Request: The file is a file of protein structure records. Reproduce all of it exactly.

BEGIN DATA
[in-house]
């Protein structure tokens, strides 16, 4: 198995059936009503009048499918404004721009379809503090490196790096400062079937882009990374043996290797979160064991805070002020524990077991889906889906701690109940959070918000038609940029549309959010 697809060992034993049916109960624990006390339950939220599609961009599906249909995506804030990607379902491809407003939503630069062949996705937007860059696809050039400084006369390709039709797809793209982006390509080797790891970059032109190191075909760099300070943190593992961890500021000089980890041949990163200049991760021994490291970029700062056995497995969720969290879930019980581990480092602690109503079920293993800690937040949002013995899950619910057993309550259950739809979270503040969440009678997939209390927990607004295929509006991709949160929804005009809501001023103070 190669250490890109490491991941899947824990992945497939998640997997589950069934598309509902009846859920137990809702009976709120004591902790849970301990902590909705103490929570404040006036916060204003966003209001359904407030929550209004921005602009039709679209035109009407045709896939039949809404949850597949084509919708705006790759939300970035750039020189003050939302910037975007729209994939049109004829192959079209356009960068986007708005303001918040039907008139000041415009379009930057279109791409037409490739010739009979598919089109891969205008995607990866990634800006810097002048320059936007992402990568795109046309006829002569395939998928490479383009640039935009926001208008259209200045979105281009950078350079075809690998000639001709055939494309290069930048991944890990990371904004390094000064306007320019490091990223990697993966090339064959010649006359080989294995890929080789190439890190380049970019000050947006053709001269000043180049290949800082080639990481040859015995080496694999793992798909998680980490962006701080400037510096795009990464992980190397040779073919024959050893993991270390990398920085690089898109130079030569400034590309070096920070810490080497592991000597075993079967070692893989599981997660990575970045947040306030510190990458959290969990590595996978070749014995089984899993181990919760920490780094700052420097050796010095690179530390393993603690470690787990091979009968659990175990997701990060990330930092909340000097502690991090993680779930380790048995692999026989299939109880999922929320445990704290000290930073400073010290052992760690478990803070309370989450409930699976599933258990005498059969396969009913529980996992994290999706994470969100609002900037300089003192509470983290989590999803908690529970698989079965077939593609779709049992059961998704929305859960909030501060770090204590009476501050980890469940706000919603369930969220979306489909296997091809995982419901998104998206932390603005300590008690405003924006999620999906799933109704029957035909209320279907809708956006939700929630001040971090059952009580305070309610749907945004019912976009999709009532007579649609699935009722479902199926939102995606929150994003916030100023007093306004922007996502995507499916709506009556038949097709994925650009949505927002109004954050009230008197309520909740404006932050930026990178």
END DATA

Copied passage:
[in-house]
């Protein structure tokens, strides 16, 4: 198995059936009503009048499918404004721009379809503090490196790096400062079937882009990374043996290797979160064991805070002020524990077991889906889906701690109940959070918000038609940029549309959010 697809060992034993049916109960624990006390339950939220599609961009599906249909995506804030990607379902491809407003939503630069062949996705937007860059696809050039400084006369390709039709797809793209982006390509080797790891970059032109190191075909760099300070943190593992961890500021000089980890041949990163200049991760021994490291970029700062056995497995969720969290879930019980581990480092602690109503079920293993800690937040949002013995899950619910057993309550259950739809979270503040969440009678997939209390927990607004295929509006991709949160929804005009809501001023103070 190669250490890109490491991941899947824990992945497939998640997997589950069934598309509902009846859920137990809702009976709120004591902790849970301990902590909705103490929570404040006036916060204003966003209001359904407030929550209004921005602009039709679209035109009407045709896939039949809404949850597949084509919708705006790759939300970035750039020189003050939302910037975007729209994939049109004829192959079209356009960068986007708005303001918040039907008139000041415009379009930057279109791409037409490739010739009979598919089109891969205008995607990866990634800006810097002048320059936007992402990568795109046309006829002569395939998928490479383009640039935009926001208008259209200045979105281009950078350079075809690998000639001709055939494309290069930048991944890990990371904004390094000064306007320019490091990223990697993966090339064959010649006359080989294995890929080789190439890190380049970019000050947006053709001269000043180049290949800082080639990481040859015995080496694999793992798909998680980490962006701080400037510096795009990464992980190397040779073919024959050893993991270390990398920085690089898109130079030569400034590309070096920070810490080497592991000597075993079967070692893989599981997660990575970045947040306030510190990458959290969990590595996978070749014995089984899993181990919760920490780094700052420097050796010095690179530390393993603690470690787990091979009968659990175990997701990060990330930092909340000097502690991090993680779930380790048995692999026989299939109880999922929320445990704290000290930073400073010290052992760690478990803070309370989450409930699976599933258990005498059969396969009913529980996992994290999706994470969100609002900037300089003192509470983290989590999803908690529970698989079965077939593609779709049992059961998704929305859960909030501060770090204590009476501050980890469940706000919603369930969220979306489909296997091809995982419901998104998206932390603005300590008690405003924006999620999906799933109704029957035909209320279907809708956006939700929630001040971090059952009580305070309610749907945004019912976009999709009532007579649609699935009722479902199926939102995606929150994003916030100023007093306004922007996502995507499916709506009556038949097709994925650009949505927002109004954050009230008197309520909740404006932050930026990178």